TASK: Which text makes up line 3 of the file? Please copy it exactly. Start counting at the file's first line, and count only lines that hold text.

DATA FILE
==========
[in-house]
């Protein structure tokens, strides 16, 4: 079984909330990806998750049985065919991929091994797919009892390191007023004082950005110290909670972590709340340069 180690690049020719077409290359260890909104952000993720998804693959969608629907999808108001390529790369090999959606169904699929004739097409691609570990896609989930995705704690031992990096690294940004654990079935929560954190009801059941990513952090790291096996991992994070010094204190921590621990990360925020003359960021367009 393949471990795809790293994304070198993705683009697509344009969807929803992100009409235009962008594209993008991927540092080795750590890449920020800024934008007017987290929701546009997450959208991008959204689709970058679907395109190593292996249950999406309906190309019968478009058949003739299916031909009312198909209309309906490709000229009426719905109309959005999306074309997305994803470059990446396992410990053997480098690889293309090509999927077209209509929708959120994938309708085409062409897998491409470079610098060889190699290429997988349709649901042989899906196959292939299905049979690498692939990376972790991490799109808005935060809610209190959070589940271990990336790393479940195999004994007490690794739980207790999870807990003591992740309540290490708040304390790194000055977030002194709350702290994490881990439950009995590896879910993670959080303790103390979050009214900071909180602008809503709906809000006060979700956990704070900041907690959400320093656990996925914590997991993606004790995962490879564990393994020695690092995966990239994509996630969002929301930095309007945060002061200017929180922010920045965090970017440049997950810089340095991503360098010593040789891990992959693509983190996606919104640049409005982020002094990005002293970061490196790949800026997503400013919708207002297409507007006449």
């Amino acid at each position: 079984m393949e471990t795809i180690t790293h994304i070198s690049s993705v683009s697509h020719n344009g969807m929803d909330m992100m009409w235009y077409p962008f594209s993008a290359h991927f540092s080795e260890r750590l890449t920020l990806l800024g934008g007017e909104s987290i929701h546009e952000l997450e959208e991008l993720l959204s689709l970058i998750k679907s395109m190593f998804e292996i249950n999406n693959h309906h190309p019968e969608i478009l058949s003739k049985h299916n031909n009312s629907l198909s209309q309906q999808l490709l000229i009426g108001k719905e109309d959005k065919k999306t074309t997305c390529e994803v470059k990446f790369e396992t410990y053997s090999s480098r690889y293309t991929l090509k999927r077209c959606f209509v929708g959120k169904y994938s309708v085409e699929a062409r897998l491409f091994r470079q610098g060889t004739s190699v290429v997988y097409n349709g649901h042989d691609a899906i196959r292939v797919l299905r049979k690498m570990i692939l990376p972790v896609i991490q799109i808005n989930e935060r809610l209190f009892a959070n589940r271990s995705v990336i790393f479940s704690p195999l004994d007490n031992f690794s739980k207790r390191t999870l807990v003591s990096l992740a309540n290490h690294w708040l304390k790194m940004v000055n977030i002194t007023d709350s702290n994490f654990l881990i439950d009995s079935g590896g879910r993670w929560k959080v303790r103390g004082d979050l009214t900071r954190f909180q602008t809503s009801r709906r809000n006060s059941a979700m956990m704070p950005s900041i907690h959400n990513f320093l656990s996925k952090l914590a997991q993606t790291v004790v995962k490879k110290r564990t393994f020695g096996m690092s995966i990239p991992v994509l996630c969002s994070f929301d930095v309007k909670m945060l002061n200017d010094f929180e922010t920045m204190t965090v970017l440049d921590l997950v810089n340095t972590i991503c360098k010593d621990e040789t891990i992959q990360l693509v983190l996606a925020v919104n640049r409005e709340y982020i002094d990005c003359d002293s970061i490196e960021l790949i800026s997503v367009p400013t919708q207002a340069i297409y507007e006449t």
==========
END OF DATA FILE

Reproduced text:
């Amino acid at each position: 079984m393949e471990t795809i180690t790293h994304i070198s690049s993705v683009s697509h020719n344009g969807m929803d909330m992100m009409w235009y077409p962008f594209s993008a290359h991927f540092s080795e260890r750590l890449t920020l990806l800024g934008g007017e909104s987290i929701h546009e952000l997450e959208e991008l993720l959204s689709l970058i998750k679907s395109m190593f998804e292996i249950n999406n693959h309906h190309p019968e969608i478009l058949s003739k049985h299916n031909n009312s629907l198909s209309q309906q999808l490709l000229i009426g108001k719905e109309d959005k065919k999306t074309t997305c390529e994803v470059k990446f790369e396992t410990y053997s090999s480098r690889y293309t991929l090509k999927r077209c959606f209509v929708g959120k169904y994938s309708v085409e699929a062409r897998l491409f091994r470079q610098g060889t004739s190699v290429v997988y097409n349709g649901h042989d691609a899906i196959r292939v797919l299905r049979k690498m570990i692939l990376p972790v896609i991490q799109i808005n989930e935060r809610l209190f009892a959070n589940r271990s995705v990336i790393f479940s704690p195999l004994d007490n031992f690794s739980k207790r390191t999870l807990v003591s990096l992740a309540n290490h690294w708040l304390k790194m940004v000055n977030i002194t007023d709350s702290n994490f654990l881990i439950d009995s079935g590896g879910r993670w929560k959080v303790r103390g004082d979050l009214t900071r954190f909180q602008t809503s009801r709906r809000n006060s059941a979700m956990m704070p950005s900041i907690h959400n990513f320093l656990s996925k952090l914590a997991q993606t790291v004790v995962k490879k110290r564990t393994f020695g096996m690092s995966i990239p991992v994509l996630c969002s994070f929301d930095v309007k909670m945060l002061n200017d010094f929180e922010t920045m204190t965090v970017l440049d921590l997950v810089n340095t972590i991503c360098k010593d621990e040789t891990i992959q990360l693509v983190l996606a925020v919104n640049r409005e709340y982020i002094d990005c003359d002293s970061i490196e960021l790949i800026s997503v367009p400013t919708q207002a340069i297409y507007e006449t």